With the help of Salesforce Marketing Cloud Social Studio, brands can create Persona Groups to gather persona-specific insights and and analyze social audiences. These Persona Group dashboards provide marketers with valuable information such as word clouds, engagement metrics, and influencer scores. Social Studio also enables marketers to identify potential influencers based on interactions as shown in the Top Influencers report, as well as determine key areas of focus for future influencer campaigns.
There are eight primary social media channels which compose the majority of the influencer marketing space: Facebook, Instagram, YouTube, Snapchat, Twitter, Pinterest, blogs, and TikTok. Instagram is the clear leader with just over 800K brand influencer accounts, which is more than twice the 347K influencer accounts found on second place YouTube.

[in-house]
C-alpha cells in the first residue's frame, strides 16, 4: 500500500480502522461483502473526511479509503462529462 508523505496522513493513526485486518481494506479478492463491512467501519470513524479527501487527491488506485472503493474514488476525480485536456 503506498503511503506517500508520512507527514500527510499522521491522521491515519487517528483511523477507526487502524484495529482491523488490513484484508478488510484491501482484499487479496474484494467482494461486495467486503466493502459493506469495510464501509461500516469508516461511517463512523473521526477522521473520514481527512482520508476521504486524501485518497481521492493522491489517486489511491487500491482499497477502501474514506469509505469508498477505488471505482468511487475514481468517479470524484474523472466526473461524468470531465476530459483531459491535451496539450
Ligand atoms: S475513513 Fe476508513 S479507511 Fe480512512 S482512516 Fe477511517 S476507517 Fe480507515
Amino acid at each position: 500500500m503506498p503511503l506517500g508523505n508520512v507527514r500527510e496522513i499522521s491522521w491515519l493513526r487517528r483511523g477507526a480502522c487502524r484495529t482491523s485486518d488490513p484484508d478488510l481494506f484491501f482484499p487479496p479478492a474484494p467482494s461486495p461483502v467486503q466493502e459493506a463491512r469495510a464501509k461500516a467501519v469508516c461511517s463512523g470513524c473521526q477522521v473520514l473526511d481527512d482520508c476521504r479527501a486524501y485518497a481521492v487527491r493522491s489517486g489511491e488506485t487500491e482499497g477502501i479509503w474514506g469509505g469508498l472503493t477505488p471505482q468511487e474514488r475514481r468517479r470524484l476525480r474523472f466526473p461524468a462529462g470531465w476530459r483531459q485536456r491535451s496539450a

TikTok (formerly Musical.ly) is the fastest-growing social app among Generation Z with nearly 60 percent of their users falling in the 16–24 age bracket. Experts predict TikTok will see rapid growth with influencer marketing due to the rise in not only app usage, but also because there is currently no advertising platform for TikTok.
Brands can identify optimal channels for their influencer campaigns by analyzing data found in Marketing Cloud Social Studio. Using dashboard reports, brands get a summarized view of social profiles, topics and keywords, whereas workbenches provide marketers with a customizable view of the conversations surrounding their brand.
THE WHAT ELSE